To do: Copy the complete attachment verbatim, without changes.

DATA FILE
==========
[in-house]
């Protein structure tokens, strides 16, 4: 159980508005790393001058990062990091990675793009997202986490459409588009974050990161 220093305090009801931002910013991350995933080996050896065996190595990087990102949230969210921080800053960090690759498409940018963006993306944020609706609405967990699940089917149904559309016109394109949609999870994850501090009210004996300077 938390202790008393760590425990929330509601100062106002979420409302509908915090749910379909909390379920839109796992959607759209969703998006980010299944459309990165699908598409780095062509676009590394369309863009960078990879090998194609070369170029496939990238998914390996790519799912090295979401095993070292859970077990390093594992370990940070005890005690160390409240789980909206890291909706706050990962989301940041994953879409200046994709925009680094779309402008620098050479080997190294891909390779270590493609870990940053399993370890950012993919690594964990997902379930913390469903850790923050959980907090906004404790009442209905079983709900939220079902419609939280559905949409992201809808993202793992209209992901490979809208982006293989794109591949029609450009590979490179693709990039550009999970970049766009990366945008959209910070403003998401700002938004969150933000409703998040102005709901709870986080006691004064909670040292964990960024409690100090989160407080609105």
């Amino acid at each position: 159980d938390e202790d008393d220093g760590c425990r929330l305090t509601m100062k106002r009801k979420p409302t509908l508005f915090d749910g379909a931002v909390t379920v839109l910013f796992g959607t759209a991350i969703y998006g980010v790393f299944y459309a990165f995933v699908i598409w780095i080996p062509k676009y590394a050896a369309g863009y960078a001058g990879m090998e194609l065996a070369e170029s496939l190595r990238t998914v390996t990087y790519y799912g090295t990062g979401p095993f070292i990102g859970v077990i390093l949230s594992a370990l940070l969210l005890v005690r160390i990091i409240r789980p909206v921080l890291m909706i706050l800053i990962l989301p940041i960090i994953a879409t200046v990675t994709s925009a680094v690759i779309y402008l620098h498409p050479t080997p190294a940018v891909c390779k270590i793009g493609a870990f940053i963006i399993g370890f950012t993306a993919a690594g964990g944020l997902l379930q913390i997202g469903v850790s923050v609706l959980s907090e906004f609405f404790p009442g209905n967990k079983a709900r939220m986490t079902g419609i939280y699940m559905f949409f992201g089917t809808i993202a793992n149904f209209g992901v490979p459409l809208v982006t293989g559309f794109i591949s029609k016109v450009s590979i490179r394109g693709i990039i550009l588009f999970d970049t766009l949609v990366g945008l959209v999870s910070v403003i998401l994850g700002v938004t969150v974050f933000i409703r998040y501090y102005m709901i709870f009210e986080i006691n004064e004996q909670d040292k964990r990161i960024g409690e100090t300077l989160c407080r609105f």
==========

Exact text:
[in-house]
């Protein structure tokens, strides 16, 4: 159980508005790393001058990062990091990675793009997202986490459409588009974050990161 220093305090009801931002910013991350995933080996050896065996190595990087990102949230969210921080800053960090690759498409940018963006993306944020609706609405967990699940089917149904559309016109394109949609999870994850501090009210004996300077 938390202790008393760590425990929330509601100062106002979420409302509908915090749910379909909390379920839109796992959607759209969703998006980010299944459309990165699908598409780095062509676009590394369309863009960078990879090998194609070369170029496939990238998914390996790519799912090295979401095993070292859970077990390093594992370990940070005890005690160390409240789980909206890291909706706050990962989301940041994953879409200046994709925009680094779309402008620098050479080997190294891909390779270590493609870990940053399993370890950012993919690594964990997902379930913390469903850790923050959980907090906004404790009442209905079983709900939220079902419609939280559905949409992201809808993202793992209209992901490979809208982006293989794109591949029609450009590979490179693709990039550009999970970049766009990366945008959209910070403003998401700002938004969150933000409703998040102005709901709870986080006691004064909670040292964990960024409690100090989160407080609105």
């Amino acid at each position: 159980d938390e202790d008393d220093g760590c425990r929330l305090t509601m100062k106002r009801k979420p409302t509908l508005f915090d749910g379909a931002v909390t379920v839109l910013f796992g959607t759209a991350i969703y998006g980010v790393f299944y459309a990165f995933v699908i598409w780095i080996p062509k676009y590394a050896a369309g863009y960078a001058g990879m090998e194609l065996a070369e170029s496939l190595r990238t998914v390996t990087y790519y799912g090295t990062g979401p095993f070292i990102g859970v077990i390093l949230s594992a370990l940070l969210l005890v005690r160390i990091i409240r789980p909206v921080l890291m909706i706050l800053i990962l989301p940041i960090i994953a879409t200046v990675t994709s925009a680094v690759i779309y402008l620098h498409p050479t080997p190294a940018v891909c390779k270590i793009g493609a870990f940053i963006i399993g370890f950012t993306a993919a690594g964990g944020l997902l379930q913390i997202g469903v850790s923050v609706l959980s907090e906004f609405f404790p009442g209905n967990k079983a709900r939220m986490t079902g419609i939280y699940m559905f949409f992201g089917t809808i993202a793992n149904f209209g992901v490979p459409l809208v982006t293989g559309f794109i591949s029609k016109v450009s590979i490179r394109g693709i990039i550009l588009f999970d970049t766009l949609v990366g945008l959209v999870s910070v403003i998401l994850g700002v938004t969150v974050f933000i409703r998040y501090y102005m709901i709870f009210e986080i006691n004064e004996q909670d040292k964990r990161i960024g409690e100090t300077l989160c407080r609105f």